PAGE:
Post-secondary students know stress can make for a bad time, especially around exams. Yet they may not know just how bad stress can be.
Stress can keep you up at night and make it nearly impossible to relax and get the rest you need. However, that’s not the only way in which stress can take its toll on you. In addition to the mental anguish stress and anxiety can cause, there are a number of ways in which stress can negatively impact your physical health. If you don’t have a successful coping strategy for relieving stress, you may experience a variety of other health issues that can interfere with your studies and create a vicious cycle of stress that can be difficult to end.
For example, one of the most obvious physical effects stress has on the body is giving you a headache. This can make it more difficult to both concentrate on your studies and enjoy time with your friends and other leisure activities. Headaches may be triggered by stress on its own or by temporomandibular joint disorder – when stress causes you to clench your jaw unconsciously. This particular side effect of stress also can lead to neck pain, jaw pain or teeth misalignment.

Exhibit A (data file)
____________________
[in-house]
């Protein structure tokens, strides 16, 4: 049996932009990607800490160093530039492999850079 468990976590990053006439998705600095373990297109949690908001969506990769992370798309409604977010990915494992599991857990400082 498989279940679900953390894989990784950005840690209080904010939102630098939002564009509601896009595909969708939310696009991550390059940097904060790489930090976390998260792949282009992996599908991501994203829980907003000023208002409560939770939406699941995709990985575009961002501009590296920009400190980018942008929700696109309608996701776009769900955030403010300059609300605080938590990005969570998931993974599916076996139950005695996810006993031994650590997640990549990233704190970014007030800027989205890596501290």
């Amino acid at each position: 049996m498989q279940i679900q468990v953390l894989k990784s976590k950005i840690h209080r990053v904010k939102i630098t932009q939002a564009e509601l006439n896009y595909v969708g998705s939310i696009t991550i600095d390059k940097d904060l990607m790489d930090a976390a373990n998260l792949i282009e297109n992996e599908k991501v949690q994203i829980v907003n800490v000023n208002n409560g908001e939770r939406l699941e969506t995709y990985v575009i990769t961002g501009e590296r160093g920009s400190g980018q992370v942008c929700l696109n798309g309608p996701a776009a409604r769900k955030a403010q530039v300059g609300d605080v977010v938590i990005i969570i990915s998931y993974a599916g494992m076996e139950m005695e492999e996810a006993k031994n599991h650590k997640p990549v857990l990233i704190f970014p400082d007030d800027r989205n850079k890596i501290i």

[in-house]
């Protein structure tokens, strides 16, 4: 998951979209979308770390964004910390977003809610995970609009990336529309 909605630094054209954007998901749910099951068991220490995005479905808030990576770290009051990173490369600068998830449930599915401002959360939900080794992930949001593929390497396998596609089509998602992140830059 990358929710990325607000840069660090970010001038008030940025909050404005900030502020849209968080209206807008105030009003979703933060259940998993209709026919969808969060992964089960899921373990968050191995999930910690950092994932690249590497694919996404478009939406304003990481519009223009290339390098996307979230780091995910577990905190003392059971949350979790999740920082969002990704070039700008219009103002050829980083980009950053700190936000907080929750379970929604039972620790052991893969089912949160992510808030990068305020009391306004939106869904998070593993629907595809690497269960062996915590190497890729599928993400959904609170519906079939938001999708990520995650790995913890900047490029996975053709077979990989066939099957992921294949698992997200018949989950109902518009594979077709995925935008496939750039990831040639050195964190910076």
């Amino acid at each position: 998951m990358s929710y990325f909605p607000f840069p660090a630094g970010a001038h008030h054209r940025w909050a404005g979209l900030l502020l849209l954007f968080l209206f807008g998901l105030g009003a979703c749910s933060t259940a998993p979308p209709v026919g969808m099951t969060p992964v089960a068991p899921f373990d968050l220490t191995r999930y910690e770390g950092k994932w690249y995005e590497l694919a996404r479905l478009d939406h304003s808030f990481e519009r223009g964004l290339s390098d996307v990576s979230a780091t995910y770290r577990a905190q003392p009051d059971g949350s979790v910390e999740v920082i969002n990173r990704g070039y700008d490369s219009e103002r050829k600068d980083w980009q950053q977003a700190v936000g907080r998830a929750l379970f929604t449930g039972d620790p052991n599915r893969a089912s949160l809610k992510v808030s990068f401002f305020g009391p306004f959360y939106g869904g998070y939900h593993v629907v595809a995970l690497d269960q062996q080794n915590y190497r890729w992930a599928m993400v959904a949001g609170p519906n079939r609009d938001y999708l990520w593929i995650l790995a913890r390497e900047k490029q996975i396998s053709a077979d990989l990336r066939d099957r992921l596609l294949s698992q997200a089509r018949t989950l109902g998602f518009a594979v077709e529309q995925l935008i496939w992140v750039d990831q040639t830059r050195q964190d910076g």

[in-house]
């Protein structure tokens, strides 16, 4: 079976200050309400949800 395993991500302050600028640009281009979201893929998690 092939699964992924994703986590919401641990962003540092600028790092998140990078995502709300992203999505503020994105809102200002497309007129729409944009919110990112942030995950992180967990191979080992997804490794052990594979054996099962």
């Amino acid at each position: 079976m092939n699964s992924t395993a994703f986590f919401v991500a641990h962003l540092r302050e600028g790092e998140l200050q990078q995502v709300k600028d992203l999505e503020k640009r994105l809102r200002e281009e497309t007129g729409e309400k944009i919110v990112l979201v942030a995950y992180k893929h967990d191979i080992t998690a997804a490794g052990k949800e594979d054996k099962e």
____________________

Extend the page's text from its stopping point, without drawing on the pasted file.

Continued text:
When you’re stressed, you’re also at higher risk of insomnia, which means you’re not getting the proper amount of sleep each night. Getting sufficient restorative sleep each night is extremely important for overall health. If you don’t, you’ll lack the energy you need to be at your best in class and elsewhere. This can be a dangerous situation for many students. They may turn to drugs or alcohol to find relief from their stress and the associated health issues that can come with it. It can also lead to a cycle of depression, as many students may feel like there’s no escape from their stress and anxiety. Those feelings of helplessness can lead to them neglecting their physical health even further.
The mental effects of stress are serious, but they’re far from the only way in which stress can impact your life. That’s why having effective coping strategies for dealing with stress and anxiety is important for college students. This guide shows you some of the most serious ways in which stress can impact your physical health. Read it and see how your stress may be causing more problems than you know.
Author bio: Dr. Jeena E. Devasia, DDS earned her Bachelor of Science degree from Virginia Commonwealth University with the distinction of summa cum laude. She has participated in multiple Mission of Mercy projects and is a dentist at McLean DDS.